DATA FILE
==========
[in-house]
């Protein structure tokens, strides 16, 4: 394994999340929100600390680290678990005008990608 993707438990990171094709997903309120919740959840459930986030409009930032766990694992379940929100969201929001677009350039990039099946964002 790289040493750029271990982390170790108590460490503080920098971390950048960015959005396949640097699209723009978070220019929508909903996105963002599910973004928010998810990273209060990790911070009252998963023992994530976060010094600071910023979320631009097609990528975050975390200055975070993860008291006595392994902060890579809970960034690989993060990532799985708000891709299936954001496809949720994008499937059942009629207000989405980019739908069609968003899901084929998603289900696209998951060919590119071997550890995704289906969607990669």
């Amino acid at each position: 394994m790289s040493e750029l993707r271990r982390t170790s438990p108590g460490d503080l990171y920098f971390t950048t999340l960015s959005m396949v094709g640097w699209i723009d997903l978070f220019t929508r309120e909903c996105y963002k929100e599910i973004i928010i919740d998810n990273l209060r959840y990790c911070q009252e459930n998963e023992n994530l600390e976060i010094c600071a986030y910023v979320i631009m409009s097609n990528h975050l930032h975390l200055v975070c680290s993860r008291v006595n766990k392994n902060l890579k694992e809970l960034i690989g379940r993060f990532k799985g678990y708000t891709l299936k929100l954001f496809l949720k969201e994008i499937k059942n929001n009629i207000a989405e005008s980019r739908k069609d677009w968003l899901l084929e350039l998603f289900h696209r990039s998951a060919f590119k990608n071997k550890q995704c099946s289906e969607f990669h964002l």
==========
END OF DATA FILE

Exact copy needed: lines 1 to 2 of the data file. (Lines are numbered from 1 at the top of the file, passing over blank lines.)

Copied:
[in-house]
């Protein structure tokens, strides 16, 4: 394994999340929100600390680290678990005008990608 993707438990990171094709997903309120919740959840459930986030409009930032766990694992379940929100969201929001677009350039990039099946964002 790289040493750029271990982390170790108590460490503080920098971390950048960015959005396949640097699209723009978070220019929508909903996105963002599910973004928010998810990273209060990790911070009252998963023992994530976060010094600071910023979320631009097609990528975050975390200055975070993860008291006595392994902060890579809970960034690989993060990532799985708000891709299936954001496809949720994008499937059942009629207000989405980019739908069609968003899901084929998603289900696209998951060919590119071997550890995704289906969607990669």